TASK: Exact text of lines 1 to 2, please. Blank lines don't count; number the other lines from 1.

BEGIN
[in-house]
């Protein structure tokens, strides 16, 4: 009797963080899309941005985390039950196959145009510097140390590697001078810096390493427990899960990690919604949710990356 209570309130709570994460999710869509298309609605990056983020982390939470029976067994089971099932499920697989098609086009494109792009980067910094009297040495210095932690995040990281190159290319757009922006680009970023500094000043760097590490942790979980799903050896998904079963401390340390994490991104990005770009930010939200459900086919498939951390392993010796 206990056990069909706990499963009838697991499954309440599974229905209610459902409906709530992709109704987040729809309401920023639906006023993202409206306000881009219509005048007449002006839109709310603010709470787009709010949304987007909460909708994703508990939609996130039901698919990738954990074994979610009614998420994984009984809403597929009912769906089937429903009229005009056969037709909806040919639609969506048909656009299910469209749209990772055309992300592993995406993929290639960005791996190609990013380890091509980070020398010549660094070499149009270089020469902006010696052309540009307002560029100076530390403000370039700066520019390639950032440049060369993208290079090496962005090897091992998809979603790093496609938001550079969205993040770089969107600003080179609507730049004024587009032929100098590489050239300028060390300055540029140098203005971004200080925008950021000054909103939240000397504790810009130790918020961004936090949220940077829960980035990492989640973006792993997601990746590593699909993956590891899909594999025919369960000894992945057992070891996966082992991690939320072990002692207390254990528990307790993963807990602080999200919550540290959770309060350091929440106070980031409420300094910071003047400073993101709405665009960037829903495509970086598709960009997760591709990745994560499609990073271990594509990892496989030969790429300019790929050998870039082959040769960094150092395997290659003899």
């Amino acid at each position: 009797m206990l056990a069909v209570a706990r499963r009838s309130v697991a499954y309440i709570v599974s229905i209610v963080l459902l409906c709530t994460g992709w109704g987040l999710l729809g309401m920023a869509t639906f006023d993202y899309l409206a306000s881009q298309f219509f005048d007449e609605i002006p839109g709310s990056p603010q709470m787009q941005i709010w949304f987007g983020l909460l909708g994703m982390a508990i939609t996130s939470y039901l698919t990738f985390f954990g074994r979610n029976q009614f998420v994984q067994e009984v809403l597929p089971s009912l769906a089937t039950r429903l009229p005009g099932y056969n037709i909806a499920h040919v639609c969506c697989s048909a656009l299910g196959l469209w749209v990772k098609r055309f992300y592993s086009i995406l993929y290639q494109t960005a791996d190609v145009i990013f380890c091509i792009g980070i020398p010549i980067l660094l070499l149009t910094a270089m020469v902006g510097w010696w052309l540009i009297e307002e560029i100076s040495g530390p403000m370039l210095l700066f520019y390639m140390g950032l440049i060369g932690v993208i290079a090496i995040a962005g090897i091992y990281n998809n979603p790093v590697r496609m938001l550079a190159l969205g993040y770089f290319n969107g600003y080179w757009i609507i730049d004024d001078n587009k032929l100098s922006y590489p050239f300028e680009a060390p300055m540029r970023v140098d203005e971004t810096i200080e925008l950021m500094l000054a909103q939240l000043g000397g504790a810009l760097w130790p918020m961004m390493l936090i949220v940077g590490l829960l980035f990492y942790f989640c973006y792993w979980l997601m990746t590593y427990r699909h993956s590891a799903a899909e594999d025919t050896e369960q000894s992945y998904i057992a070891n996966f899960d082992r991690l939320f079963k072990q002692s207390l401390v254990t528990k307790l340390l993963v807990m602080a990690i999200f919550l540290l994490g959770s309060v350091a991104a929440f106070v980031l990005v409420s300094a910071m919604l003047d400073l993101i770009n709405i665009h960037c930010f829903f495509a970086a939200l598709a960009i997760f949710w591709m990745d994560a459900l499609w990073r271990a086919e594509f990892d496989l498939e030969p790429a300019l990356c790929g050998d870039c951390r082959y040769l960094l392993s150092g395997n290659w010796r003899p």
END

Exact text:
[in-house]
């Protein structure tokens, strides 16, 4: 009797963080899309941005985390039950196959145009510097140390590697001078810096390493427990899960990690919604949710990356 209570309130709570994460999710869509298309609605990056983020982390939470029976067994089971099932499920697989098609086009494109792009980067910094009297040495210095932690995040990281190159290319757009922006680009970023500094000043760097590490942790979980799903050896998904079963401390340390994490991104990005770009930010939200459900086919498939951390392993010796 206990056990069909706990499963009838697991499954309440599974229905209610459902409906709530992709109704987040729809309401920023639906006023993202409206306000881009219509005048007449002006839109709310603010709470787009709010949304987007909460909708994703508990939609996130039901698919990738954990074994979610009614998420994984009984809403597929009912769906089937429903009229005009056969037709909806040919639609969506048909656009299910469209749209990772055309992300592993995406993929290639960005791996190609990013380890091509980070020398010549660094070499149009270089020469902006010696052309540009307002560029100076530390403000370039700066520019390639950032440049060369993208290079090496962005090897091992998809979603790093496609938001550079969205993040770089969107600003080179609507730049004024587009032929100098590489050239300028060390300055540029140098203005971004200080925008950021000054909103939240000397504790810009130790918020961004936090949220940077829960980035990492989640973006792993997601990746590593699909993956590891899909594999025919369960000894992945057992070891996966082992991690939320072990002692207390254990528990307790993963807990602080999200919550540290959770309060350091929440106070980031409420300094910071003047400073993101709405665009960037829903495509970086598709960009997760591709990745994560499609990073271990594509990892496989030969790429300019790929050998870039082959040769960094150092395997290659003899």